Stanislav_J writes: We’ve had stories in the past about the increasing intimidation and harassment of photographers in the post-9/11 era. But it seems like the practice is reaching absurd new levels in the U.K. Section 44 of the Terrorism Act of 2000 gives police the right to stop and search anyone within certain geographical areas without the usual requirement of reasonable suspicion. It was brought in as a counter-terrorism measure, but, increasingly, members of the general public are complaining that because of it they are being treated like potential terrorists on reconnaissance missions. Locals and tourists alike have been stopped, questioned, and even jailed in some cases after taking photos of such “sensitive” subjects as churches, a Christmas lights display, a fish and chips shop, even a park bench. The situation is even more ridiculous when you consider that many of these streets or buildings are already documented and available to anyone to search online, thanks to Google's Street View project. “This is pure officiousness,” says Austin Mitchell, MP for Grimsby. “Photography is a joy and a pleasure, not something to feel furtive and persecuted about. People have the right to take photographs and particularly of historic landmarks and buildings. [Yet] here we have [Police Community Support Officers] and also junior constables inhibiting people from taking them. It's nothing to do with terrorism, it's just a desire to throw weight around. If you pass legislation like [Section 44], you get silly consequences.”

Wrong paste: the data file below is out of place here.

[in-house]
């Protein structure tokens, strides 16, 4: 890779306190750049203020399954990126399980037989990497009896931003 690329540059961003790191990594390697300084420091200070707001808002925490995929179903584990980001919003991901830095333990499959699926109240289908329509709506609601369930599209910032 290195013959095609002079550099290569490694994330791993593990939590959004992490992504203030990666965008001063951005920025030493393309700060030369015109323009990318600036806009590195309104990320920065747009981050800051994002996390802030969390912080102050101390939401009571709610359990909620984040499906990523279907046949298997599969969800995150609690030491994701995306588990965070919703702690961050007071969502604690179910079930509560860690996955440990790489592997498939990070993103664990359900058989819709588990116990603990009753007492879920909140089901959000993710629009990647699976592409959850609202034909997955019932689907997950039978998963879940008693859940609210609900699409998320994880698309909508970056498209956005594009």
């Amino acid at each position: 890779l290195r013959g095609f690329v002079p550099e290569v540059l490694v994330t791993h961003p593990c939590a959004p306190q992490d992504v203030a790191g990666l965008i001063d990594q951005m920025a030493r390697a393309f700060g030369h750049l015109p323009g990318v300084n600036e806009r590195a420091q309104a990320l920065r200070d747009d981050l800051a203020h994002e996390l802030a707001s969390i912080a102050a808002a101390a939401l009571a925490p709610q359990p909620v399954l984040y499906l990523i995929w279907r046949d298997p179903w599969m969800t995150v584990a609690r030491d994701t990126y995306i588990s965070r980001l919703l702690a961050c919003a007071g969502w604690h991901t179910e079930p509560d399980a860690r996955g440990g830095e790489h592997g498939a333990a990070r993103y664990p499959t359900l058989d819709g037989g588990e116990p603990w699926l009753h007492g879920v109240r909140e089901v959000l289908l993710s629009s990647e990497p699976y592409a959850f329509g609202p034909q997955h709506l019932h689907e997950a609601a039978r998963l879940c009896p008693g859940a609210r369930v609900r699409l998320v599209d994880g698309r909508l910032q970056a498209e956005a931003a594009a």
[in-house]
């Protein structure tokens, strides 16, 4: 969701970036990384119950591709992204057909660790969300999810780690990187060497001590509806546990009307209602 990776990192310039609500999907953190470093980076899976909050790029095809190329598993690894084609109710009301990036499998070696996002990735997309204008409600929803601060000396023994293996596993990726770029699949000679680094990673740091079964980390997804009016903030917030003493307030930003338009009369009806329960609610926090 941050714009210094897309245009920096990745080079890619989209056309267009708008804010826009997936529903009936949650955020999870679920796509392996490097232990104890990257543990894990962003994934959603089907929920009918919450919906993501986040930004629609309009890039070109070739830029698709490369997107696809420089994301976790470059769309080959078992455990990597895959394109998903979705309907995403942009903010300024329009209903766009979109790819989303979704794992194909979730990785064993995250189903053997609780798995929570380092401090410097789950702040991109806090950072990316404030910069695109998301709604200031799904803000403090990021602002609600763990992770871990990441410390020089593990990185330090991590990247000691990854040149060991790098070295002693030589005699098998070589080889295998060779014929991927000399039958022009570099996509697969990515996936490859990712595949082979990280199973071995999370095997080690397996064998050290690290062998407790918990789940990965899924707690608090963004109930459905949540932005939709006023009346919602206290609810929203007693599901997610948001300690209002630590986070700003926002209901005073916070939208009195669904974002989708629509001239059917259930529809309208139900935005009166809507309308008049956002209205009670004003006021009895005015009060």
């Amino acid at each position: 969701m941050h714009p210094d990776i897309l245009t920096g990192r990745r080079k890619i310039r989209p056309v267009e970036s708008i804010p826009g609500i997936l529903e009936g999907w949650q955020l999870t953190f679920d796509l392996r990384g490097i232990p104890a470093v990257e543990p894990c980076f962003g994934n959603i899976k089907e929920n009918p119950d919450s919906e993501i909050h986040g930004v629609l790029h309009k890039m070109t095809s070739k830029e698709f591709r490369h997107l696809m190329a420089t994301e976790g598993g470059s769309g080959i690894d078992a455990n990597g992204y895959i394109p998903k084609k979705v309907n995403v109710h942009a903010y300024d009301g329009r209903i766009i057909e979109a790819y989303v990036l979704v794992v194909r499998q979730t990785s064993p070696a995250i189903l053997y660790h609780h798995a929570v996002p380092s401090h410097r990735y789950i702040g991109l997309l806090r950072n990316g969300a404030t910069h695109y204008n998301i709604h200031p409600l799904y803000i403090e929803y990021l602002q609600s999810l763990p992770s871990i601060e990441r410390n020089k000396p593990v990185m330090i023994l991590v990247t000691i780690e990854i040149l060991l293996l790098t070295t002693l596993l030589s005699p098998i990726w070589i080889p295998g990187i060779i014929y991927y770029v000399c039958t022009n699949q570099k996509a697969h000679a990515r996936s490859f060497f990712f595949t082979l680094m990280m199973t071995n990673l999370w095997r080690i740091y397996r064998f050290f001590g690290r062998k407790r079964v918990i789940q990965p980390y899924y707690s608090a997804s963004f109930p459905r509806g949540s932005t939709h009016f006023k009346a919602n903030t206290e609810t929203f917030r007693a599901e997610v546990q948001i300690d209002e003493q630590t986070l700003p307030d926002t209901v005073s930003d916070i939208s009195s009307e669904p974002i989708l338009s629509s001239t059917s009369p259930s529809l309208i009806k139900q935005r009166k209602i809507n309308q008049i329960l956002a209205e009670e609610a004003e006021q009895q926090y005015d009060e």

It was pity stayed his hand.
"Pity I don't have any more bullets," thought Frito.
-- _Bored_of_the_Rings_, a Harvard Lampoon parody of Tolkein